For Advertisers, Will QR Codes Blend the Print-Mobile Experience?
Ignoring Harold Ramis’ (playing Dr. Egon Spengler) dire warning: "Don't cross the streams," advertisers are daily crossing the streams of media experience, combining Internet and mobile interaction with more traditional fare―most notably television. Whether our brains can really handle the cascade is an unanswered question, but there is no turning back; consuming one media while interacting with another is “in.” (Text “Amen” to 987654321, if you agree.)
Television is only the first medium to experience this on a large scale. Print advertising, believe it or not, is probably next. The imminent prospect of QR Code (the name is derived from “quick response” 2D bar codes) usage in movie posters, retail store signage and product labels means that print ads in magazines and newspapers will―and, in fact, already are beginning to―follow suit. Once the public acceptance of scanning printed pieces with smartphones reaches a tipping point, QR Codes will likely become as commonplace as UPC codes are today.
QR Codes, in brief, are two-dimensional images containing encoded data. (There are other 2D codes, but QR Code appears to be winning.) The process was developed by a Japanese auto parts manufacturer, but is now an open, ISO-governed spec. The more data and error-correction employed, the larger the code gets. Just about anything can be encoded, but the most common use is for shortened URLs, preferably pointing the user to a mobile-optimized site. Unlike the disastrous CueCat experiment of 1999-2000, QR Codes do not require a proprietary scanner, just a smartphone with reader software.
Barriers to Adoption
There are still significant barriers, but these are falling. Until recently, downloading QR Code reader software was a separate step―and often a barrier to proceeding further. The latest version of Google’s Android and Nokia’s Symbian OS now include pre-installed readers, however, with Apple and even RIM purportedly following suit. Phone CCD camera technology still cannot match a dedicated scanner, but even that gap will close.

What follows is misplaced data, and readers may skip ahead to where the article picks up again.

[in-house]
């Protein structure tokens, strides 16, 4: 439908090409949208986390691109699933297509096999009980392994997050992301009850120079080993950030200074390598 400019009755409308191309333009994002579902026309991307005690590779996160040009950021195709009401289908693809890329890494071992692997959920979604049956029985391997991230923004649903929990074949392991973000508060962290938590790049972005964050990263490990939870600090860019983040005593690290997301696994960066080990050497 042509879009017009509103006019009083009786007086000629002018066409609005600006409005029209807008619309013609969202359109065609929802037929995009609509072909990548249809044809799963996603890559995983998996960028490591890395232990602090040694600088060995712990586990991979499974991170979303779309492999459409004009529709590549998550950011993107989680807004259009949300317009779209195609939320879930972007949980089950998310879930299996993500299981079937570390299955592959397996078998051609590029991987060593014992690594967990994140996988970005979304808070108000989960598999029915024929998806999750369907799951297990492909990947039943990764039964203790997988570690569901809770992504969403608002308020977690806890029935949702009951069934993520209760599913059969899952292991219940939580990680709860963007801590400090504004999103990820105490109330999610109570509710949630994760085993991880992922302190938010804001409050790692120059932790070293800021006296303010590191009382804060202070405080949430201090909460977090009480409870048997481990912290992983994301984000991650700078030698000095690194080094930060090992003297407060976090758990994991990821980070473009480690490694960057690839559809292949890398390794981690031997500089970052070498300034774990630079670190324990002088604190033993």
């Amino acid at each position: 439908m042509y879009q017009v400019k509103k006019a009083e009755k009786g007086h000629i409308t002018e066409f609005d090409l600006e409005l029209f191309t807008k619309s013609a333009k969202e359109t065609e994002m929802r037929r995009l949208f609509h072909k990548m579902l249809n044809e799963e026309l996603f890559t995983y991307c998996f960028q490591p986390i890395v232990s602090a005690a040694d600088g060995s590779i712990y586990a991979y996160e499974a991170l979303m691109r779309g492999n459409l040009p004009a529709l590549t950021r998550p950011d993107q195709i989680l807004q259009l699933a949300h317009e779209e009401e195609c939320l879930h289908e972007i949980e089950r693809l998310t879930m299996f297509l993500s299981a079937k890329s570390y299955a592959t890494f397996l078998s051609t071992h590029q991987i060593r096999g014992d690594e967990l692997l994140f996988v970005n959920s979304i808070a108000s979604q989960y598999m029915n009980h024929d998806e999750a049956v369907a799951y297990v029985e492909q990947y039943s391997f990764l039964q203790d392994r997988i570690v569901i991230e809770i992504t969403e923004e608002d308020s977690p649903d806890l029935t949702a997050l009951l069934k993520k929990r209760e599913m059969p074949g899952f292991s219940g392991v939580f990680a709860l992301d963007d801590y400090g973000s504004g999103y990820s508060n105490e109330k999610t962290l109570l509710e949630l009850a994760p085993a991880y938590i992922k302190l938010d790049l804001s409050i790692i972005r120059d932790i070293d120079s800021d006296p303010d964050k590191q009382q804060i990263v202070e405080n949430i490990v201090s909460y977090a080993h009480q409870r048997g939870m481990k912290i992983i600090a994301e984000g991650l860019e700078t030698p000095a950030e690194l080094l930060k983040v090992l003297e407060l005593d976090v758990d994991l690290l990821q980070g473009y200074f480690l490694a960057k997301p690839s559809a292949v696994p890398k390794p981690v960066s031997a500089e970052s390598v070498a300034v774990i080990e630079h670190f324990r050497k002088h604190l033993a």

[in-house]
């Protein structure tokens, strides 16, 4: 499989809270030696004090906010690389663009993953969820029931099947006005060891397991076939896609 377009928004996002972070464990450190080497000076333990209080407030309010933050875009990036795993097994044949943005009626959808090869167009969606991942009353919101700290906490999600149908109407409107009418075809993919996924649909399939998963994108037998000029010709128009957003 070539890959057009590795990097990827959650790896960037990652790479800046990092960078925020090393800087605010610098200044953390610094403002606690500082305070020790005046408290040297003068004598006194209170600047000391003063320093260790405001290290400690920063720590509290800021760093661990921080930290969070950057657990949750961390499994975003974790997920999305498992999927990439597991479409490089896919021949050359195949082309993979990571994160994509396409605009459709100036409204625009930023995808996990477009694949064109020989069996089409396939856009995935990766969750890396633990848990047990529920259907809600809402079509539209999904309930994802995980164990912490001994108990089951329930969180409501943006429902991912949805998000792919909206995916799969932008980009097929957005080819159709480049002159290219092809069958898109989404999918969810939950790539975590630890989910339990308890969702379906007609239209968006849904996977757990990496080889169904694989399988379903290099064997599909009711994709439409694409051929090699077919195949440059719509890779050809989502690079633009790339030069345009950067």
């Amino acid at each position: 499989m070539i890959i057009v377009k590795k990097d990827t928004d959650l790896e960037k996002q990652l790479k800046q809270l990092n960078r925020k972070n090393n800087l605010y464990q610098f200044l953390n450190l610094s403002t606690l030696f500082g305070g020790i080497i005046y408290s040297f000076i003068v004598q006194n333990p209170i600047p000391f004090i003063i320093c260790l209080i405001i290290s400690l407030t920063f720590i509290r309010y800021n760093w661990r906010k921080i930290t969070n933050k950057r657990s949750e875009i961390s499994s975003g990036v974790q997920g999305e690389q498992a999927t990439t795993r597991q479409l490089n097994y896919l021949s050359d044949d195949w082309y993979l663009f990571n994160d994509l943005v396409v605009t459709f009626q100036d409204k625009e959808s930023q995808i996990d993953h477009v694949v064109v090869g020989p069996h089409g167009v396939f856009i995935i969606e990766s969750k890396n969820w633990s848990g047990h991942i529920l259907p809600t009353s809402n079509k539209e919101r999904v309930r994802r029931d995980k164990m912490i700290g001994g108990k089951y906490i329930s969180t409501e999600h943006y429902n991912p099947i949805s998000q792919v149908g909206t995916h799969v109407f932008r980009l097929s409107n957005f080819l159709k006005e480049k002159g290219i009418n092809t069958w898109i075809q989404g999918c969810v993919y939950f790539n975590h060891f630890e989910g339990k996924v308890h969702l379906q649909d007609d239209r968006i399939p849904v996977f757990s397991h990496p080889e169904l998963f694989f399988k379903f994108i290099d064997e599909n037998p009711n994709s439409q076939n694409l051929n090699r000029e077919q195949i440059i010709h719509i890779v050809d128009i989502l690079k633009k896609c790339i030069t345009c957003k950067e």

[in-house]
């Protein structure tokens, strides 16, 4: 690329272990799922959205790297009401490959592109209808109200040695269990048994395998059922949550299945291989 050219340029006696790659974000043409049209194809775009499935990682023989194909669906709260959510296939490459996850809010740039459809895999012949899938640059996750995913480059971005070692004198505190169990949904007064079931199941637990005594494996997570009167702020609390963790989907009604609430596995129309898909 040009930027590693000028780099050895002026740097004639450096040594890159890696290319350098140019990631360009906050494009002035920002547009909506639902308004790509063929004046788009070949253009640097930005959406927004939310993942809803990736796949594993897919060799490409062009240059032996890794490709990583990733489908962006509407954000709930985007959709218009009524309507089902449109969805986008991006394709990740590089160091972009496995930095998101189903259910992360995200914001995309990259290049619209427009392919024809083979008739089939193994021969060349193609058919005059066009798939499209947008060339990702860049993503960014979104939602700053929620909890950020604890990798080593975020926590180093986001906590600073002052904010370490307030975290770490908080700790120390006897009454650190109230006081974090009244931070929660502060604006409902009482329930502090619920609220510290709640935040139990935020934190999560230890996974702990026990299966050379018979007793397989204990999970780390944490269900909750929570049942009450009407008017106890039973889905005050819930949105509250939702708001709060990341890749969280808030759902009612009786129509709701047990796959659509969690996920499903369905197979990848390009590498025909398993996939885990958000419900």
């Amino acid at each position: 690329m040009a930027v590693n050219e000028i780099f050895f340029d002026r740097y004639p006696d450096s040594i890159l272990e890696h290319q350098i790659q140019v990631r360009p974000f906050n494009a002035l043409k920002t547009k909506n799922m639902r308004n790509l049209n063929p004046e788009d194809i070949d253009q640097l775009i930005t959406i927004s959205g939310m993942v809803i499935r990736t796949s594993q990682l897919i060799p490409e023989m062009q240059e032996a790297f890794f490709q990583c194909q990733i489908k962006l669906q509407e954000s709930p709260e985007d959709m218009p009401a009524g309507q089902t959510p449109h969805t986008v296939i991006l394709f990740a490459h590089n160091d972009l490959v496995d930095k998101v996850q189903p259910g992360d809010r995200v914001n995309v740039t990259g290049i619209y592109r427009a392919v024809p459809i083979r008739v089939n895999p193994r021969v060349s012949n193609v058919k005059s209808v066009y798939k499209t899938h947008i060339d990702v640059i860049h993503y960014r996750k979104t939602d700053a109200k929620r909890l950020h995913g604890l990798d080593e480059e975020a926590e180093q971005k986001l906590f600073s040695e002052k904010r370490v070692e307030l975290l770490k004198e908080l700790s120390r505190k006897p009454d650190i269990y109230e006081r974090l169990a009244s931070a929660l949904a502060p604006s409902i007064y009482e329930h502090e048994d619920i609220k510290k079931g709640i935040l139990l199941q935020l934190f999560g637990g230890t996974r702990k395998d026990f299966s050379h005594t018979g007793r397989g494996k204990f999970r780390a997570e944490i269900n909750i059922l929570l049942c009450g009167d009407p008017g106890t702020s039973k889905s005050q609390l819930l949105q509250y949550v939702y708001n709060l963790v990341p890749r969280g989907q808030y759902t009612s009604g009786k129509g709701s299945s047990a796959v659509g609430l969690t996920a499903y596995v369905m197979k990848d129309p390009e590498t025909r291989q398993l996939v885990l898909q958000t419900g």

Another problem is that QR Codes are decidedly ugly, although firms like Warbasse Design are inventing new ways to include codes in more attractive modes―such as its clever Iron Man 2 campaign. Also, as smartphone cameras improve, the codes will also be printable at smaller sizes than the current 0.75-inch minimum.
Widespread QR Code usage will be common in the entertainment industry first, followed by fashion and clothing manufacturers, the auto industry and―eventually―by other blue chip brands. The reason why entertainment leads the pack is obvious: Movie and TV trailers are easy content to package as a meaningful mobile experience. Other brands will have to work harder, to avoid the pitfall of sending users to a nondescript or non-engaging landing page or―worse still―one that breaks the mobile browser. Above all, QR Codes in print ads need to provide real, exclusive benefits or special offers, such as loyalty program points or e-commerce discounts.
QR Codes may even have benefits on the newsstand. Customers at Wal-Mart and Barnes & Noble may not buy all the magazines they browse, but they might scan a code, if suitably motivated. Where that code leads is up to the publisher and its advertisers.
When to Start
Some proponents believe that the QR Code “tipping point” is only six to eight months away, while others believe that camera hardware limitations will hold things up for two to three years. In either case, it needs to be in everyone’s media planning now. With all the attention being focused―justifiably―on interactive digital editions, publishers and advertisers must not ignore the potential of scanable codes in their printed medium, and the engaging mobile sites to which they must lead. They must also resist the temptation to use QR Codes badly, wasting readers’ time on unsatisfying mobile experiences.
The time to prepare is now. Publishers and advertisers who believe QR Codes are limited to Japan, or to young hipsters, should remember how odd it first seemed to hear about reading emails on cell phones.
John Parsons (firstname.lastname@example.org), former Editorial Director of The Seybold Report, is an independent writer, ghostwriter, and editor. He is the co-author of the interactive printed textbook, Introduction to Graphic Communication, on the art, science and business of print, which has been adopted by Ryerson, Arizona State, the University of Houston, and many other schools and vocational training centers. Custom editions of the book are under consideration by major printing companies and franchises for internal training purposes.